The Department of Microbiological Sciences offers graduate study leading to Ph.D. degrees in Microbiology. Faculty in the department have expertise in microbiomes, microbial genomics, biotechnology, synthetic biology, molecular biology, virology, immunology, microbial physiology, and discipline-based education research. The Ph.D. in Microbiology is an outcomes-based program focused on developing research project leaders.
Ph.D. in Microbiology
The Ph.D. program in Microbiology encompasses many sub-disciplines, including plant-microbe and animal-microbe interactions, microbiome research, virology, vaccine development, soil microbiology, biofilm research, immunology, and discipline-based education research. The program trains students in the foundation of knowledge, the process of inquiry, and the philosophy of microbiology. It breaks with traditional programs by focusing the training on seven well-defined learning outcomes that can be attained with or without supporting coursework. This includes outcomes for professional, ethical, and civic development Doctoral graduates are prepared for a variety of career paths including academic or industry research and academic teaching.
Graduating doctoral students will be able to:
Demonstrate professional and ethical behavior consistent with the expectations of the discipline
Conduct scholarly inquiry relevant to societal challenges and the field of study
Utilize and apply discipline appropriate knowledge, concepts, and theoretical frameworks
Demonstrate proficiency with a variety of classical and modern techniques
Communicate scientific research results to diverse audiences
Develop professional skills such as collaboration and personal effectiveness to be competitive in the job market
Demonstrate civic responsibility, citizenship, and inclusiveness
The program of study is customizable to each student’s training needs. In the absence of course requirements, the program holds students accountable for year-over-year progress toward the learning goals via annual assessments of student progress by the mentor and research advisory committee.
In addition to the Graduate School requirements, applicants must have evidence of a strong academic record in the biological sciences. The following science courses are required or recommended:
One year of general biology with laboratory (required)
One course in genetics (required)
At least one course in cellular biology, cellular physiology, animal physiology, or bacterial physiology (required)
Microbiology and Immunology (recommended)
One year of general chemistry with laboratory (required)
Two sequential terms of organic chemistry with a laboratory course (required)
Two sequential terms of physics with a laboratory (required)
Additional application requirements
The statement of purpose should include the following:
An explanation of how obtaining a graduate degree in our program fits your career goals.
A description of the qualities you possess that will contribute to your success in your chosen field.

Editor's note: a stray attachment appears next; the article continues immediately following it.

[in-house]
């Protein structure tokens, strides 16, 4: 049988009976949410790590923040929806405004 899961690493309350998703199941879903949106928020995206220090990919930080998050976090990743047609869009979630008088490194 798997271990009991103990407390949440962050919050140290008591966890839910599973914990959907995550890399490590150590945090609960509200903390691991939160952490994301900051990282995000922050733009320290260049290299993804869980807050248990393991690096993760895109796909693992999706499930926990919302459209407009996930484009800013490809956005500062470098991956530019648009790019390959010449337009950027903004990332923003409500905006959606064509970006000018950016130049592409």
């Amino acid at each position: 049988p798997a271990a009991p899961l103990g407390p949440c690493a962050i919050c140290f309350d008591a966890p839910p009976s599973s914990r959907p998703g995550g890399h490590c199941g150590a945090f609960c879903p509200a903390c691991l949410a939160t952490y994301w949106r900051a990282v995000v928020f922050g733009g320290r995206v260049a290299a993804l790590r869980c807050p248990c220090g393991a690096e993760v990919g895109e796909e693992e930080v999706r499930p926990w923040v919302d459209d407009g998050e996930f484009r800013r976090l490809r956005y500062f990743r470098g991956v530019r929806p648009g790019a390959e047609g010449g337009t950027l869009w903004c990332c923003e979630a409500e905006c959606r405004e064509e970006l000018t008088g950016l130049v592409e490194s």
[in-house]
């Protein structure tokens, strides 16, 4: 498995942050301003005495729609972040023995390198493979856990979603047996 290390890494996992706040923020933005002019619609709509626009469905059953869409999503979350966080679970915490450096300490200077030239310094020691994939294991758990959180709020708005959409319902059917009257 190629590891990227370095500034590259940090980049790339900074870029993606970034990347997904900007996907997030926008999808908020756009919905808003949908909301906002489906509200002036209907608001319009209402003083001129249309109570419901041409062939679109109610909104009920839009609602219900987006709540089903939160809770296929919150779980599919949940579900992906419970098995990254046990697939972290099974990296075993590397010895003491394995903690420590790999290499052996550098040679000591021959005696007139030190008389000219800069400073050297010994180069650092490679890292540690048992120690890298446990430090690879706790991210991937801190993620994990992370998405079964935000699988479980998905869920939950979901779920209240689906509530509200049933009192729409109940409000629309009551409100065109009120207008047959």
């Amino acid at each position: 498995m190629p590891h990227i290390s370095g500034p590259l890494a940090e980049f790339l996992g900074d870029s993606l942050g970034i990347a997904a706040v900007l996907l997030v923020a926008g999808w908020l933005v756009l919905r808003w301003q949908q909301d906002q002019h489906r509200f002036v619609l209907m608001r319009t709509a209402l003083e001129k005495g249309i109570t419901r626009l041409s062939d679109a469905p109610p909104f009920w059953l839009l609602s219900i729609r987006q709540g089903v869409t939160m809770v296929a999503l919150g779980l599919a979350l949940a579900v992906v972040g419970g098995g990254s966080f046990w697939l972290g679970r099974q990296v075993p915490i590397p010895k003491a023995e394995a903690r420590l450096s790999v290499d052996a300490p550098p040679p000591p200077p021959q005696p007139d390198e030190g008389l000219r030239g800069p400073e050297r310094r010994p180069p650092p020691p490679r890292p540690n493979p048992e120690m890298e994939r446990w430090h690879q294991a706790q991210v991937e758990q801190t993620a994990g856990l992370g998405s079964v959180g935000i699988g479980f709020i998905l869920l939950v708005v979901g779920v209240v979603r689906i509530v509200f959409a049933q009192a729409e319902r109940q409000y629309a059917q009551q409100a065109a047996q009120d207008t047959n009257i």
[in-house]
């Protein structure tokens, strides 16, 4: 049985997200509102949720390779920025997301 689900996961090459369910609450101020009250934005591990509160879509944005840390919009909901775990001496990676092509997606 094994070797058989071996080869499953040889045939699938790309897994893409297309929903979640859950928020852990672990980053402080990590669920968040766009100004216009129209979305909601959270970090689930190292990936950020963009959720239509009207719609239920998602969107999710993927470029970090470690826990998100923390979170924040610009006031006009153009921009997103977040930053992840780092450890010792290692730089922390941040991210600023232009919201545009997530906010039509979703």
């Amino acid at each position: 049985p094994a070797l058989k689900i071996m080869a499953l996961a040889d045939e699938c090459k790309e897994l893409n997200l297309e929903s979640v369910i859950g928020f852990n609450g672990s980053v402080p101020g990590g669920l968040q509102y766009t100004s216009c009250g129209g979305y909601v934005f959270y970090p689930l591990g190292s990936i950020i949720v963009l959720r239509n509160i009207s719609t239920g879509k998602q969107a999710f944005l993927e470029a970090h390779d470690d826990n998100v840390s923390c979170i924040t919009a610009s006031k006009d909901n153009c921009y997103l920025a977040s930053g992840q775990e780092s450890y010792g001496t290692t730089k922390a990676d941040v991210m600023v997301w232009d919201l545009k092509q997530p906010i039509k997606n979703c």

A description of any research experiences you have had. If you have had research experience, it is important to include a letter of recommendation from your research adviser.
A list of the areas of research in the department that interest you.
The student must first apply to the Graduate School and be accepted in full or conditional status before he/she is eligible for an assistantship. Research and teaching assistantships are contingent upon the availability of funds and are awarded competitively. Applicants are considered on the basis of scholarship, the potential to undertake advanced study and research, and financial needs.
The Ph.D. program is based on defined training outcomes. Degree requirements are in agreement with NDSU Graduate School requirements. The student and major adviser will prepare a plan of study by the end of the first year in residence. The Graduate School requires the plan of study for the Ph.D. degree to include no less than 90-semester graduate credits (60 credits for students matriculating with a master's degree). An overall GPA of 3.0 or higher must be maintained. Please refer to the department website for more information on the requirements for this program.
Qualifying Exam: Two preliminary examinations must be completed successfully before advancement to candidacy for the doctoral degree. The first examines fundamental areas of knowledge that will be essential for success as a doctoral candidate. The second requires the student to write a research proposal targeted at a program administered by NIH, NSF, or NIFA and defend the proposal in an oral examination. After successful completion of the comprehensive written and oral preliminary examinations, the student will be formally admitted to candidacy for the Doctor of Philosophy degree.
Final Exam: The final examination will be an oral defense of the student's research results. The student's research advisory committee will administer the exam after a public presentation of the work.